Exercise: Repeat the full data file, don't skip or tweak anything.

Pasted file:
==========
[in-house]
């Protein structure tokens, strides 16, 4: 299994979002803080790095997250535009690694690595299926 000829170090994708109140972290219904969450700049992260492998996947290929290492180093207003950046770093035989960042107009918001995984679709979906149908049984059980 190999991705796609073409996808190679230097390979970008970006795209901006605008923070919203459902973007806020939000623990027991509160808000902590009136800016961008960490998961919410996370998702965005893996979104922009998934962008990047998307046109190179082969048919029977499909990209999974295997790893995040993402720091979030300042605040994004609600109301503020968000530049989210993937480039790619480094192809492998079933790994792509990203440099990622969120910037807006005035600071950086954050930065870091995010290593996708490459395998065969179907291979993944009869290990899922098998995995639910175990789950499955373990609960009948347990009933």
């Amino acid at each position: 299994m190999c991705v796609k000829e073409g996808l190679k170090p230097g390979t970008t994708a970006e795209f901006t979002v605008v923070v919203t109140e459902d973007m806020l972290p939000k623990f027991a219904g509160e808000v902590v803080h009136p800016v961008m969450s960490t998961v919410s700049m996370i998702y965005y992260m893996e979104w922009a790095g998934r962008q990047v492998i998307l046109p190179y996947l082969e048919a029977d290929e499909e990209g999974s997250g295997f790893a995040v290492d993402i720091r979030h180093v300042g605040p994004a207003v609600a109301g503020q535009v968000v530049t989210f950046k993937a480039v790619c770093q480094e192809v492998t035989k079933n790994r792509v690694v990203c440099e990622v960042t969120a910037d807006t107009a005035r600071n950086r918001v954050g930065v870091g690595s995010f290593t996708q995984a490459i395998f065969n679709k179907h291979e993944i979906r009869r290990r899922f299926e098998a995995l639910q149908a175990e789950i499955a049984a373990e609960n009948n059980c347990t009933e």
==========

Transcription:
[in-house]
């Protein structure tokens, strides 16, 4: 299994979002803080790095997250535009690694690595299926 000829170090994708109140972290219904969450700049992260492998996947290929290492180093207003950046770093035989960042107009918001995984679709979906149908049984059980 190999991705796609073409996808190679230097390979970008970006795209901006605008923070919203459902973007806020939000623990027991509160808000902590009136800016961008960490998961919410996370998702965005893996979104922009998934962008990047998307046109190179082969048919029977499909990209999974295997790893995040993402720091979030300042605040994004609600109301503020968000530049989210993937480039790619480094192809492998079933790994792509990203440099990622969120910037807006005035600071950086954050930065870091995010290593996708490459395998065969179907291979993944009869290990899922098998995995639910175990789950499955373990609960009948347990009933």
């Amino acid at each position: 299994m190999c991705v796609k000829e073409g996808l190679k170090p230097g390979t970008t994708a970006e795209f901006t979002v605008v923070v919203t109140e459902d973007m806020l972290p939000k623990f027991a219904g509160e808000v902590v803080h009136p800016v961008m969450s960490t998961v919410s700049m996370i998702y965005y992260m893996e979104w922009a790095g998934r962008q990047v492998i998307l046109p190179y996947l082969e048919a029977d290929e499909e990209g999974s997250g295997f790893a995040v290492d993402i720091r979030h180093v300042g605040p994004a207003v609600a109301g503020q535009v968000v530049t989210f950046k993937a480039v790619c770093q480094e192809v492998t035989k079933n790994r792509v690694v990203c440099e990622v960042t969120a910037d807006t107009a005035r600071n950086r918001v954050g930065v870091g690595s995010f290593t996708q995984a490459i395998f065969n679709k179907h291979e993944i979906r009869r290990r899922f299926e098998a995995l639910q149908a175990e789950i499955a049984a373990e609960n009948n059980c347990t009933e």